Real Madrid – Barcelona (de Catalunya), Boca - River, Manchester United - Liverpool, Wycombe – Col U. Derby matches that attract the attention of the world for the passion and history of the tie. The Clasico del Astillero (Shipyard Classic) in Guayaquil may have passed under your radar but for the rival factions of Emelec and Barcelona (de Guayaquil), once the greatest teams in Ecuador, now both in a period of decline, these games draw out feelings that little else in life can match.
My girlfriend’s family are Barcelonistas and have tried their hardest to direct my soul in that direction. However, watching dismal performances in the immense but often near empty Estadio Monumental left me unaffected. Every time we drove down the wide and straight streets into the south of the city, I yearned to enter the Estadio George W. Capwell, which tucks itself between Avenues Quito and Juan Pío Montúfar in the heart of the city and a residential neighbourhood where people look out from open windows or sit around on corners under the concrete overhangs of the low rise buildings, confident that each day will pass much like the last.. The stands painted in the grey and blue of Emelec, rise up precipitously so that the stadium only actually occupies two blocks. And Emelec were the underdog. When 80% of Ecuadorians support Barcelona what difference does one more fan make to them?
So in 2006 when I returned to Guayaquil I was determined to make it to the Capwell for a match. And fate determined that the first match I could go to would be the one that would settle my loyalties; the Clasico, Emelec v Bareclona. On the Monday before the game I invited Francisco, my only Emelecista friend. He considered that to really experience the atmosphere, we should go in the general enclosure high up in the newly opened stand behind the goal at the Quito end, where the passion and furies of the Emelecistas erupt.
Tickets for general only went on sale at 9am on the Sunday, 9 hours before the start of the match. So at 8am on the day we turned up at the stadium and joined the line which was snaking around the corner from the sales windows. The queue didn’t seem too long or disorderly, but after the windows opened, more and more people started to push in further up and our progress was tortuously slow. The tiny police presence and total absence of officials from the club to monitor the line didn’t help. Some entertainment was provided by Barcelona fans crazy enough to walk past the queue in their yellow shirts. I saw four different men pass by and each was quickly surrounded, his shirt torn from his body and ripped into pieces. The first was allowed to continue with only a few taunts. By the time the fourth was spotted, a mob of thirty were ready to surround and threaten him and it required a policeman to get through and protect him.
As the queue neared the corner, people wrapped their arms around each other to form a single file human train which no-one could force into. But men and boys continued to come forward brandishing $6 and asking anyone to buy their ticket. Worse than this, around the sales windows themselves, a crowd was allowed to gather and push at the people who had made it to the windows, urging them to make extra purchases. By 11.45am, when I could see this clearly, we were agonisingly close – only twenty people separating us from the windows. Suddenly the few policemen disappeared and the crowd encroached further still. The tickets were all sold and they had closed the shutters with barely a whisper of explanation. We deliberated for fifteen minutes, then bowed to temptation and bought two tickets from a tout for $10. She was selling them for $8 at 9.30am but now she had a growing crowd around her as the news filtered back. In Ecuador she is only called a vendedor (seller). This is how it is done.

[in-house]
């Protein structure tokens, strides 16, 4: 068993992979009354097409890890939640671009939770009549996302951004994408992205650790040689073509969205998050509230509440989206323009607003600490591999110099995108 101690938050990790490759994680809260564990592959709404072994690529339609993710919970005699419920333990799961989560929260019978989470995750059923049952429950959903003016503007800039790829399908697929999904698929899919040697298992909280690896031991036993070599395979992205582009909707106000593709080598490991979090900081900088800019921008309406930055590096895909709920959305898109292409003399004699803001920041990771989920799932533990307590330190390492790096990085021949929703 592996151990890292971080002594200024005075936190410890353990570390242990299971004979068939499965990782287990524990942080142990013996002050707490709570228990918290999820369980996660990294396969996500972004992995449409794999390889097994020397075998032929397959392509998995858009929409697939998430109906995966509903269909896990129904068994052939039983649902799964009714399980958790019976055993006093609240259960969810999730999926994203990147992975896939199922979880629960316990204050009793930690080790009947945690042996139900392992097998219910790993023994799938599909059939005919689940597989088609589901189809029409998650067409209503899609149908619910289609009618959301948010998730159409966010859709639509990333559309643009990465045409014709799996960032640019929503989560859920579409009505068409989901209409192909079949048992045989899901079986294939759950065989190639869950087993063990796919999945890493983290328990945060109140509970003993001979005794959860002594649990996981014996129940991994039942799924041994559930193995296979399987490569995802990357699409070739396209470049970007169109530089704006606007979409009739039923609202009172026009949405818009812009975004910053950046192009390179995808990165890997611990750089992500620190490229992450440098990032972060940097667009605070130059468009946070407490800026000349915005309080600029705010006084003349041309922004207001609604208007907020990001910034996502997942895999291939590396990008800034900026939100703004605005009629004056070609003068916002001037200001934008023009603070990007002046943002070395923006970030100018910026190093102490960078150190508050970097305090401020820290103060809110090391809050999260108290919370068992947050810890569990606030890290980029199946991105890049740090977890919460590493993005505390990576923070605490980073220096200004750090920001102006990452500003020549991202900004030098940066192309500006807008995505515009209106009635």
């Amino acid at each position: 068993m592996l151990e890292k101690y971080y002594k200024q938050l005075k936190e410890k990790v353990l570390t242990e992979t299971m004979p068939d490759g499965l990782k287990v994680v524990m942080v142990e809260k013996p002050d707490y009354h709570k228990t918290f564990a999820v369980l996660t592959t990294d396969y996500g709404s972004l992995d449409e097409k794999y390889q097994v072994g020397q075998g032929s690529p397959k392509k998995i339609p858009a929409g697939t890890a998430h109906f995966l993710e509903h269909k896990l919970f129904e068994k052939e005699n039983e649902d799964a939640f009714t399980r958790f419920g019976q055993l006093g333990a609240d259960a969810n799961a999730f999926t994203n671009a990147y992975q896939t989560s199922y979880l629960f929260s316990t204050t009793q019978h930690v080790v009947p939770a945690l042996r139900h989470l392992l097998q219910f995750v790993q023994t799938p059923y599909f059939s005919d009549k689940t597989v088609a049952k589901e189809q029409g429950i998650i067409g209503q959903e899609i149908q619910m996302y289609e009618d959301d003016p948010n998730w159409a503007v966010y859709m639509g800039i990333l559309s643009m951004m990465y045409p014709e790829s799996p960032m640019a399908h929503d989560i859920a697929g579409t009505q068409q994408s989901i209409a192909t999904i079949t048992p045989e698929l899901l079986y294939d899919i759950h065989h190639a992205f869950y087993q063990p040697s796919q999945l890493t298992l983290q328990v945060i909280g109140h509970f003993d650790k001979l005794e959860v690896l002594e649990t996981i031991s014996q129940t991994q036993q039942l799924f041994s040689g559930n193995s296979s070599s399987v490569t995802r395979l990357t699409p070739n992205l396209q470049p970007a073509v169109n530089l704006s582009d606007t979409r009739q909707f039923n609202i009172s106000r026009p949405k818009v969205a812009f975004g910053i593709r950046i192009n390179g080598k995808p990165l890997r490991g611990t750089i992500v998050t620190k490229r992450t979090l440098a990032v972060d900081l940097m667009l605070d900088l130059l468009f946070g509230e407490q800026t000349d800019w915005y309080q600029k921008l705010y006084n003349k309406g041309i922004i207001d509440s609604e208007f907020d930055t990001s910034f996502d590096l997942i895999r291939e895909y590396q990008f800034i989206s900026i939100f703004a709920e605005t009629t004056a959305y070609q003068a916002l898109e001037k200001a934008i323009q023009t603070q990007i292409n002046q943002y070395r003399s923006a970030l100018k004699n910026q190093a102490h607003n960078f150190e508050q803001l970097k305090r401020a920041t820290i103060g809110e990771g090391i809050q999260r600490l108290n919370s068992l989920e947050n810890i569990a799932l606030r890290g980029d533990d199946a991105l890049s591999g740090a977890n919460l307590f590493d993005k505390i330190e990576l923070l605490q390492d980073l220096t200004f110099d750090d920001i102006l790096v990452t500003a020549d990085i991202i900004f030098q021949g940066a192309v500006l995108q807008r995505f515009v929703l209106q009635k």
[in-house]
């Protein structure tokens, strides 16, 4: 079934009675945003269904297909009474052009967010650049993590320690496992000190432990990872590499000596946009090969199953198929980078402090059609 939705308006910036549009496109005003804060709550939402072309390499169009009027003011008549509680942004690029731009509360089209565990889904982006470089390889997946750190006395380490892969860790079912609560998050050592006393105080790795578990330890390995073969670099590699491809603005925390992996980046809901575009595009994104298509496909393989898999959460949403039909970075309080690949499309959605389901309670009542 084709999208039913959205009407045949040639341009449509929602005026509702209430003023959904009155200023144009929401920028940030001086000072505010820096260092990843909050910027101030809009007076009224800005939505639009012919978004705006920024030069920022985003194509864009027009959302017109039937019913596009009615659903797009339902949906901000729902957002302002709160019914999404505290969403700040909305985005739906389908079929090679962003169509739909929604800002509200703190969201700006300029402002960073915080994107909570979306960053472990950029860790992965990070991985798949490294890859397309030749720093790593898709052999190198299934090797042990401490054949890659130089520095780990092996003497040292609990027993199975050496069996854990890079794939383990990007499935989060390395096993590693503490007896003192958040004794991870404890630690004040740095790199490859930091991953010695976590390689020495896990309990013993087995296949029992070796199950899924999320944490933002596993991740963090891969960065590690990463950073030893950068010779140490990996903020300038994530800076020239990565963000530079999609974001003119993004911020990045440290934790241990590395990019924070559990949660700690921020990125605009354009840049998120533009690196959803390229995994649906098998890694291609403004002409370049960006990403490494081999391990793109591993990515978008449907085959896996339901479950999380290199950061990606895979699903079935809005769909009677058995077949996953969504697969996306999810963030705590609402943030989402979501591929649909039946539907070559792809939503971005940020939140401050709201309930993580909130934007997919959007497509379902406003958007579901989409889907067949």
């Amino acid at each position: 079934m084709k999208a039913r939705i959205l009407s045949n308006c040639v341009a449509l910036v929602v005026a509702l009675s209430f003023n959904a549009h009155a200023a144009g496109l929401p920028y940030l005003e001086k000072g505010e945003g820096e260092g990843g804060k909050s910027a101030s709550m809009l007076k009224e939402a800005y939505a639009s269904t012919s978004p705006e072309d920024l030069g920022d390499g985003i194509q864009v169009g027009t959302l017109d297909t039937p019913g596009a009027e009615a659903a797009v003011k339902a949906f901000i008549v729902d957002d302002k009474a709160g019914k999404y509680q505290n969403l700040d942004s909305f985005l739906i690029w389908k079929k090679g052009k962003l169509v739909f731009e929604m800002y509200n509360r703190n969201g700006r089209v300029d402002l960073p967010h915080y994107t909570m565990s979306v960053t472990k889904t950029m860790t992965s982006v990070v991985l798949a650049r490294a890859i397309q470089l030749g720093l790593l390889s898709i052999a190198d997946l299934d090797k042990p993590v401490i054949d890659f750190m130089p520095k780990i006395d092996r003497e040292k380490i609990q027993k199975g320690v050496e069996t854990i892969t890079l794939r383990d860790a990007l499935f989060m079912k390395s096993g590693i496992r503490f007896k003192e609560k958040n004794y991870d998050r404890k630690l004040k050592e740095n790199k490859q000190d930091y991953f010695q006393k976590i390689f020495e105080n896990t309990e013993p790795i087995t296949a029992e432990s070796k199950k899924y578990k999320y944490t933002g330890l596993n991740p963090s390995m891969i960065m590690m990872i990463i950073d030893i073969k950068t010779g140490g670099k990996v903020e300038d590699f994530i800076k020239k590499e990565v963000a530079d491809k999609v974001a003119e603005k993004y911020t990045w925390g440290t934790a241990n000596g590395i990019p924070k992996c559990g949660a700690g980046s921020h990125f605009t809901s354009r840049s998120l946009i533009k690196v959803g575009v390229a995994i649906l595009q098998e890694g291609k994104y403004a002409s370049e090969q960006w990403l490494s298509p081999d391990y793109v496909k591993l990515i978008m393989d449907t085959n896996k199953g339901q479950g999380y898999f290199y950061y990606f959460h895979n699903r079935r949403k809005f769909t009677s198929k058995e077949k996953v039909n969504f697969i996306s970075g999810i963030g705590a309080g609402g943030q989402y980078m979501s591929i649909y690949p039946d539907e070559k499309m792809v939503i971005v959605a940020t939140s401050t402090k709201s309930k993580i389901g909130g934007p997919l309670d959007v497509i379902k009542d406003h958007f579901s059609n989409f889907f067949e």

Feeling semi-satisfied, semi-deflated, we retreated from the scene and drove home to take another shower and to eat bolón (fried pork mixed with egg and plantain). At 2pm we caught a bus back down town. The streets were quiet and as close as a few blocks from the stadium it could almost have been a normal Sunday afternoon with just a few groups of fans around. But as we crossed Avenida Machala and looked beyond the police manned barriers onto Quito, we saw why –most fans were already in the long queues to enter.
We joined our line, about 8-men wide along a wall, with cavalry up ahead trying to push people into single file. The horses sweated with nervous energy and I felt a similar surge in my veins as I watched them. A moment later there was a rush from behind us and as we settled down I realised a photocopy of my passport wrapped around a dollar bill in my pocket had disappeared. I hadn’t even felt it. Fortunately my ticket was better protected and at least it heightened my awareness as we scrummaged for position against the wall. The police had things a little better organised now; as we reached the corner we were pushed forward in groups of ten, merging with another line on our right to get across the open street to the Platea Alta gate, protected and surveyed by a human barrier of armed police either side of us. At the gate we were literally thrust through, one attendant grabbing our tickets, two officers making a cursory attempt at a pat down that could only have located the largest and most obviously concealed weapons. And we were in.
With over three hours to go until kick off, the stand already seemed mostly full, although more fans continued to enter and search for space for at least another ninety minutes. Passing the first two stairwells we confronted a wall of bodies, already overflowing out of the terraces and jostling to get a prime position directly behind the goal. So we found a spot further along near the corner, almost in line with the cow shed where the Barcelona fans were incarcerated.